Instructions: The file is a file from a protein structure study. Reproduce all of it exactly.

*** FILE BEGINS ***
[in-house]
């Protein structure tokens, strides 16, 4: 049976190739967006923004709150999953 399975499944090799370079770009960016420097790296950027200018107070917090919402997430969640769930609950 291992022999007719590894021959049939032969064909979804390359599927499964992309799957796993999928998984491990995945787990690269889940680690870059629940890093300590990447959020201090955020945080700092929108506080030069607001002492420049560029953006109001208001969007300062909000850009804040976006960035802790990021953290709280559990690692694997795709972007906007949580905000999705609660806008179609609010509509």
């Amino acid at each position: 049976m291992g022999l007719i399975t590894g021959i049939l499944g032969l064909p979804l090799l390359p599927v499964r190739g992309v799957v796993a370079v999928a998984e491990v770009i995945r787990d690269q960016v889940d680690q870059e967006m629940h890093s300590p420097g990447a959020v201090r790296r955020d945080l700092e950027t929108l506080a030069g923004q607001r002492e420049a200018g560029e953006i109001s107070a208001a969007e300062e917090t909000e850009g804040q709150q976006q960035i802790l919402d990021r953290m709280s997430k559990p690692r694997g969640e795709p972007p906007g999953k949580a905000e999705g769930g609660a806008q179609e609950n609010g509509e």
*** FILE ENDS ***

[in-house]
């Protein structure tokens, strides 16, 4: 049976190739967006923004709150999953 399975499944090799370079770009960016420097790296950027200018107070917090919402997430969640769930609950 291992022999007719590894021959049939032969064909979804390359599927499964992309799957796993999928998984491990995945787990690269889940680690870059629940890093300590990447959020201090955020945080700092929108506080030069607001002492420049560029953006109001208001969007300062909000850009804040976006960035802790990021953290709280559990690692694997795709972007906007949580905000999705609660806008179609609010509509």
């Amino acid at each position: 049976m291992g022999l007719i399975t590894g021959i049939l499944g032969l064909p979804l090799l390359p599927v499964r190739g992309v799957v796993a370079v999928a998984e491990v770009i995945r787990d690269q960016v889940d680690q870059e967006m629940h890093s300590p420097g990447a959020v201090r790296r955020d945080l700092e950027t929108l506080a030069g923004q607001r002492e420049a200018g560029e953006i109001s107070a208001a969007e300062e917090t909000e850009g804040q709150q976006q960035i802790l919402d990021r953290m709280s997430k559990p690692r694997g969640e795709p972007p906007g999953k949580a905000e999705g769930g609660a806008q179609e609950n609010g509509e």